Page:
How can we be sure we'll remember our digital past?
As technology evolves, data from outmoded machines is put at risk; panel addresses pathways and costs.
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The problem of digital preservation reaches across two standards. There's the media – floppies, CDs, hard drives – and the format of the files themselves – does it run in DOS, Hypercard, ClarisWorks 2.0?Skip to next paragraph
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Microsoft tackles this issue of "legacy" computing by running a kind of corporate museum. The company protects its multiplatform history by preserving old copies of "every major hardware and software change," says Lee Dirks, director of Scholarly Communications at Microsoft and a task force member.
"We've got computers stored on campus that go back to the Altair, the first computer [to run Microsoft software]," he says. "In fact, we bought multiple copies of the Altair just in case."
But maintaining antique computers is a costly way to keep the past alive.
A concept that is gaining momentum, Mr. Dirks says, is emulation, where programmers trick modern computers into thinking the way their classic cousins did. This lets them run old software without retro machines. Another problem arises when the emulator itself is written for last generation's operating systems. Do you write an emulator to handle the original emulator?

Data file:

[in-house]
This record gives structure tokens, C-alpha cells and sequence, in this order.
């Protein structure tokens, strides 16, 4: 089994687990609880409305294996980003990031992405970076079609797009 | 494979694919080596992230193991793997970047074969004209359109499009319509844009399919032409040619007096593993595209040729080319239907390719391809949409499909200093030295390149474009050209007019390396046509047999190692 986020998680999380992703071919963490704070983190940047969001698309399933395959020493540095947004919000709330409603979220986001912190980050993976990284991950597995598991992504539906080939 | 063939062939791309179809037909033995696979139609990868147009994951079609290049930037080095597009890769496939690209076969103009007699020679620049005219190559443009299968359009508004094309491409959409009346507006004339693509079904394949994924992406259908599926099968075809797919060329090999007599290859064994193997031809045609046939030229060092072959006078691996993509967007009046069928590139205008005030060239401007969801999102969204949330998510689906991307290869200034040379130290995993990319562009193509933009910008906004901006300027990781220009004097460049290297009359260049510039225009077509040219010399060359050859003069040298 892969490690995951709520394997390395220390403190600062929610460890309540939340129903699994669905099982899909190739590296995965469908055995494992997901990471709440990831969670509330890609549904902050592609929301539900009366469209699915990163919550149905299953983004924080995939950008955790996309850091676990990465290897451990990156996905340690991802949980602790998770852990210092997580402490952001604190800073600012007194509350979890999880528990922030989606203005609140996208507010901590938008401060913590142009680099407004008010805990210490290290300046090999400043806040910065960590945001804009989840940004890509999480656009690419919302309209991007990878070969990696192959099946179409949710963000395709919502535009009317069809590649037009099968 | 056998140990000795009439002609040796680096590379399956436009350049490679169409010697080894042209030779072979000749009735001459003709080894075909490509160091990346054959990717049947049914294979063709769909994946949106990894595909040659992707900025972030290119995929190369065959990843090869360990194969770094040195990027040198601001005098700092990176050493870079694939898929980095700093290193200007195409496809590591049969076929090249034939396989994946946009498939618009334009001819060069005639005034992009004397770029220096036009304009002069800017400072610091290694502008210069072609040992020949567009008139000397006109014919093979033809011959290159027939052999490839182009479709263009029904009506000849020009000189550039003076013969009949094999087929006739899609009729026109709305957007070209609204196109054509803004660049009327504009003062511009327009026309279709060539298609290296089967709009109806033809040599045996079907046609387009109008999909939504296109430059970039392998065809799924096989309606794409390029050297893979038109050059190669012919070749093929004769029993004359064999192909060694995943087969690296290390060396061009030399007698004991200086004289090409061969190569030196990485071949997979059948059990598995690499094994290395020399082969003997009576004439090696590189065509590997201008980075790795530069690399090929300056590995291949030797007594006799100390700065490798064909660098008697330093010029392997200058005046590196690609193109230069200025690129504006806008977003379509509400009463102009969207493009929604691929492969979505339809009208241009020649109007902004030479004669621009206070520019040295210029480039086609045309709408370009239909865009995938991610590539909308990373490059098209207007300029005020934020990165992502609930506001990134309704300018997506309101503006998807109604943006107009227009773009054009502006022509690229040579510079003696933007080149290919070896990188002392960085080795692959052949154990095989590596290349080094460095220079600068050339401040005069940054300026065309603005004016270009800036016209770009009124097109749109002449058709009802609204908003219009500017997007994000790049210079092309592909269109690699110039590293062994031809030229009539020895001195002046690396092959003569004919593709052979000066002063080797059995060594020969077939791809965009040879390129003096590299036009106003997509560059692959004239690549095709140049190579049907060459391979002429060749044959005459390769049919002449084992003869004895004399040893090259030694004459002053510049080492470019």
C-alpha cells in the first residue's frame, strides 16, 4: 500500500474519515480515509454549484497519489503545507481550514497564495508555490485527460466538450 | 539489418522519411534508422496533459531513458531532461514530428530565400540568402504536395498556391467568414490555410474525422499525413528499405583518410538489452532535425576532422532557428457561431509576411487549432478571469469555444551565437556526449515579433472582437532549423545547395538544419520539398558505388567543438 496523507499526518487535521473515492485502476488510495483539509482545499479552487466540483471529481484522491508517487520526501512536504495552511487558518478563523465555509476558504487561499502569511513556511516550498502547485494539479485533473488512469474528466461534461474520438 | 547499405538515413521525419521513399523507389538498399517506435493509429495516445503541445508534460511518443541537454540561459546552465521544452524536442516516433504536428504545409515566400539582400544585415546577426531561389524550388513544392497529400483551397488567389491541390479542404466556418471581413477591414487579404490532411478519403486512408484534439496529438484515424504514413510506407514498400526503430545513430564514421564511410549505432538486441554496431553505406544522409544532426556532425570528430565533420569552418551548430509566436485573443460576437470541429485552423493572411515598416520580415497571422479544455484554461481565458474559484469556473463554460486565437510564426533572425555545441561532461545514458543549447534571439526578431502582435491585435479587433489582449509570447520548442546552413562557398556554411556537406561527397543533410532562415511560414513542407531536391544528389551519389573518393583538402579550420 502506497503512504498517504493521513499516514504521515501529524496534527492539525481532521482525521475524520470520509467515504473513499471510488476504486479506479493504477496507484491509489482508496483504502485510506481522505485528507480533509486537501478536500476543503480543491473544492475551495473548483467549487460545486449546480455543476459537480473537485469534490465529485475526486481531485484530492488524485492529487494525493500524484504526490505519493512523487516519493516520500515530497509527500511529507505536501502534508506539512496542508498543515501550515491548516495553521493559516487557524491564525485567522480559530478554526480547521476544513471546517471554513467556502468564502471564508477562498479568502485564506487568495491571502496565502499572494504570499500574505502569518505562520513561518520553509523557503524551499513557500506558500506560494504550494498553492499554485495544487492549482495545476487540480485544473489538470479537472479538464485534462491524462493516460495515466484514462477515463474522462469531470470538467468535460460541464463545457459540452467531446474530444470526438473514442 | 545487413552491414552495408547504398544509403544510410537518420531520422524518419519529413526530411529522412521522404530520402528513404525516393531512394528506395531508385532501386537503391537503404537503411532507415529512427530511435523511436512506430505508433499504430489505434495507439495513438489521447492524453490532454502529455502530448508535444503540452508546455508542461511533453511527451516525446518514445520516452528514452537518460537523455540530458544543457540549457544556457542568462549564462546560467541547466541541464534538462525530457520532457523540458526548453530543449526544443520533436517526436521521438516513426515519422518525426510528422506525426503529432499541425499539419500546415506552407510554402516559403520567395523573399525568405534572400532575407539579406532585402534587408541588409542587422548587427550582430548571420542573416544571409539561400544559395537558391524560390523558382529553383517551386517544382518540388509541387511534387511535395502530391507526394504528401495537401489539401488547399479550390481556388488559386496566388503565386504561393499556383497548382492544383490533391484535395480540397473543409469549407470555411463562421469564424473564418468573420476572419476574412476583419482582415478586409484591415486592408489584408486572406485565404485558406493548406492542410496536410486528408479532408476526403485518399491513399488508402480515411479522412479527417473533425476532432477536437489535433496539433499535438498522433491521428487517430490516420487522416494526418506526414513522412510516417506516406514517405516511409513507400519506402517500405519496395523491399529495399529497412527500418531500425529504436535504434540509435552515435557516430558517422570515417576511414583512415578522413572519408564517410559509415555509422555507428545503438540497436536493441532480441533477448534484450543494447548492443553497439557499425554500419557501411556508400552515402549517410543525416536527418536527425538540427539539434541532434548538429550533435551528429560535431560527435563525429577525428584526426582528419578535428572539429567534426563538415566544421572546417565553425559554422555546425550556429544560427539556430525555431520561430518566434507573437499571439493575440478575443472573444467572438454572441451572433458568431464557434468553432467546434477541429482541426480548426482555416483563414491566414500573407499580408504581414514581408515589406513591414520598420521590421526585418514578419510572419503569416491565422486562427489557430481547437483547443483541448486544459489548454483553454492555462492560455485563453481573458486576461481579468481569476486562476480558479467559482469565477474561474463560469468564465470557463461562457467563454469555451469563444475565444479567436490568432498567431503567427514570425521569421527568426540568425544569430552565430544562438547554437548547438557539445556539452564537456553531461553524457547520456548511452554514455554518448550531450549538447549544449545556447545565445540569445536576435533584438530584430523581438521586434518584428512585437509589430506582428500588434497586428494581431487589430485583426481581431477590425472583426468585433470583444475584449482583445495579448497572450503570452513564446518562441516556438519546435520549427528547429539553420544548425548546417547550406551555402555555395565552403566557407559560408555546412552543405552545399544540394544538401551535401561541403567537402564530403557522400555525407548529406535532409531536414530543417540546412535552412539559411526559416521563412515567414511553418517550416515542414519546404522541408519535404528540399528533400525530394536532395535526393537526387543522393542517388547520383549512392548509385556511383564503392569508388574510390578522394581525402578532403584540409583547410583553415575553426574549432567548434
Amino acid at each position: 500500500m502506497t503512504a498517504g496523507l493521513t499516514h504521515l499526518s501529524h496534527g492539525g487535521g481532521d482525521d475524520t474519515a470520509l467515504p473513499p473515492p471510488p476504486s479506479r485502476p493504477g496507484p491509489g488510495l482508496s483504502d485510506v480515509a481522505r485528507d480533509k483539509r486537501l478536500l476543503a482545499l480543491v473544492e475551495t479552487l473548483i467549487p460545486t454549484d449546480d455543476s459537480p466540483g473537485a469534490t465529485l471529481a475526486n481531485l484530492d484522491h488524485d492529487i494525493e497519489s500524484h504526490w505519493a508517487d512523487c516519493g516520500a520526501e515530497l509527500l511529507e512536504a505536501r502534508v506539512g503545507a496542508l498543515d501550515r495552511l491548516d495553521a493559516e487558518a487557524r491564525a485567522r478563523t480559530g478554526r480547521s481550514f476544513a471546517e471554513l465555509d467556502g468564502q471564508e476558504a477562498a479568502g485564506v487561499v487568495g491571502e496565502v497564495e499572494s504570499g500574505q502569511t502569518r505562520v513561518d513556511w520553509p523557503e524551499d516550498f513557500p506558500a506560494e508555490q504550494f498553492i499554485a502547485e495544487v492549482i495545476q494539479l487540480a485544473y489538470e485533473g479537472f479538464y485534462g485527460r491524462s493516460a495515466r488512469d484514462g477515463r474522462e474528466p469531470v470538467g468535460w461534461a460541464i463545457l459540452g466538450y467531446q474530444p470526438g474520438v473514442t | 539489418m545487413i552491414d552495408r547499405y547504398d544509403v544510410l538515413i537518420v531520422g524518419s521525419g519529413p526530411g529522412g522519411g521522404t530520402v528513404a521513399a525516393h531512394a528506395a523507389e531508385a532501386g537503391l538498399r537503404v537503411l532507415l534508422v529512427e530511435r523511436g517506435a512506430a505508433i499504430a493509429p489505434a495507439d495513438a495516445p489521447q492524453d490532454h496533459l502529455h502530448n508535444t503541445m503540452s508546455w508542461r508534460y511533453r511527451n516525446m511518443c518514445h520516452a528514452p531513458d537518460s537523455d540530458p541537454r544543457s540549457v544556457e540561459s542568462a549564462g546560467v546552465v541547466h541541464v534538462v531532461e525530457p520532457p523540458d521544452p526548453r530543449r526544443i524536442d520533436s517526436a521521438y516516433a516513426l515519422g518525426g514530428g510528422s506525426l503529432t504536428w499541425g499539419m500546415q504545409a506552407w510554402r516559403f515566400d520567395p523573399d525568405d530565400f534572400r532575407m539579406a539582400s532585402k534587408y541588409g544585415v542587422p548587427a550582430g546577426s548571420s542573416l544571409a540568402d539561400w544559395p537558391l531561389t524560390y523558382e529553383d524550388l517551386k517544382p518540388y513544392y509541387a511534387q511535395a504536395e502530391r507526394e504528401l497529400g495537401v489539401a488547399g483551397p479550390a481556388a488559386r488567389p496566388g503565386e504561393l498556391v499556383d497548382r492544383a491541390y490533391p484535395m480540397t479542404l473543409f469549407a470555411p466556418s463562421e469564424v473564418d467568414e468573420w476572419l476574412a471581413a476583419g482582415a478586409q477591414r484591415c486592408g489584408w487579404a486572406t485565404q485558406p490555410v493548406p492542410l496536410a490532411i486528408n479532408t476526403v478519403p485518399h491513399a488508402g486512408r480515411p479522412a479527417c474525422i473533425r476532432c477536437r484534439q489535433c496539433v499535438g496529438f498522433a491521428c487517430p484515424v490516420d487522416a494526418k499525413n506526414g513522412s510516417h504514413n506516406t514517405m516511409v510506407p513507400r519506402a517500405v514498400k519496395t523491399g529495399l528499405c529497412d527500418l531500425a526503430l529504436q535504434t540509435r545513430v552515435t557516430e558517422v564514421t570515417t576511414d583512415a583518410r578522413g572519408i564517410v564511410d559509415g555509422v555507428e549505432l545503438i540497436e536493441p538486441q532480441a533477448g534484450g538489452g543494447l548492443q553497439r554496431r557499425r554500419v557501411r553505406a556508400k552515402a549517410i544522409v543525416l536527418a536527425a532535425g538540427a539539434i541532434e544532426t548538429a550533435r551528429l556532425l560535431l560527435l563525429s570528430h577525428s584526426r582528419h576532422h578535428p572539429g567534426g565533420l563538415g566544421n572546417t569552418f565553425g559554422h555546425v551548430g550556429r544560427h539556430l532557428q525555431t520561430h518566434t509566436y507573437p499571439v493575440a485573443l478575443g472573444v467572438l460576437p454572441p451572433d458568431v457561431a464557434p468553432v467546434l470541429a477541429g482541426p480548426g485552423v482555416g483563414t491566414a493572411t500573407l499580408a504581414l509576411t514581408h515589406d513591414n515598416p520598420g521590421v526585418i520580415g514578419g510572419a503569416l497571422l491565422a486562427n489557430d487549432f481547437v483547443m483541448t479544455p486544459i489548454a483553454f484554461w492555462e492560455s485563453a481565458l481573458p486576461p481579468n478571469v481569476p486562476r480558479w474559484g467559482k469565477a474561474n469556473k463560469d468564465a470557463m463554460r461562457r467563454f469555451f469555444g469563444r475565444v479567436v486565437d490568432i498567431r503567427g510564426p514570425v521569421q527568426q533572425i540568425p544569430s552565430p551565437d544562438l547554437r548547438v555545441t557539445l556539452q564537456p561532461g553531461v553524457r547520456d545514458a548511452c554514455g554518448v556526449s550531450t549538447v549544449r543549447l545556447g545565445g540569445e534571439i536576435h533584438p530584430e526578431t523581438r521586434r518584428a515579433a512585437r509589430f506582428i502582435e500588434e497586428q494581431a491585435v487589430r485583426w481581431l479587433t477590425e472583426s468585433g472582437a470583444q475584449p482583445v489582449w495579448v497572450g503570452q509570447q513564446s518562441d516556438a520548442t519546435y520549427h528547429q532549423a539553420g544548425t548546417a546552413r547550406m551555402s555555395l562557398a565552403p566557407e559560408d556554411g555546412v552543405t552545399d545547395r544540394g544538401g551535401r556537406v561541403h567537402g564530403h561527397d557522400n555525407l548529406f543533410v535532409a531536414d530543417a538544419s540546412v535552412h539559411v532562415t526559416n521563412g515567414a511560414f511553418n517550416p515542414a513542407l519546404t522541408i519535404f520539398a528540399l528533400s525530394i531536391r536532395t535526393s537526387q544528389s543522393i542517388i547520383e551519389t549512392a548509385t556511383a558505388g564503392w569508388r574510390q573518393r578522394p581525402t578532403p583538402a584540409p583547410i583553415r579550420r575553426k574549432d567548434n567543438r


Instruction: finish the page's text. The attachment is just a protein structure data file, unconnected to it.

A more likely approach to long-term preservation is migration, says Berman. This calls for updating the file format every generation – without changing the contents, one hopes. This method has problems, as well. Some of the original context will be lost in translation, says Dirks. Also, the scale of the conversation will snowball as the number, size, and back-catalog of the files increases with each passing generation of technology.
For example, after one year of photographing the night sky, LSST will likely produce more digital information on space than all past efforts combined, says Berman.
"So, again, who will pay for this?" asks Berman. "I don't expect being able to tell anyone in two years that it will be free."
A pay model?
While panel members are careful not to discuss possible recommendations in too much detail this early in the project, several of them mentioned basic economic models for making data accessible and sustainable.
They include an iTunes-style pay-per-use model, where users would be charged to download old books, census data, etc.; a privatized model, where businesses that already host pictures or files online agree to keep them for decades into the future; or a public-good model, where governments or endowments fund preservation.
"I think it's unlikely that we'll map out, 'Well, this fee structure will go to this kind of data and this model is for this industry,'" says Amy Friedlander, who serves on the task force and is director of programs at the Council on Library and Information Resources in Washington. "We should assume there will be a mix of strategies, because no model is mutually exclusive."
Deciding which files are worth saving is a judgment call the panel will leave to the community.
While the task force spends the next two years reflecting, many other alliances will be researching the problem as well.
At the same time that it's funding the Blue Ribbon Task Force, the National Science Foundation has offered $100 million for five organizations to design a "DataNet" for sustainable data preservation "over a decades-long timeline."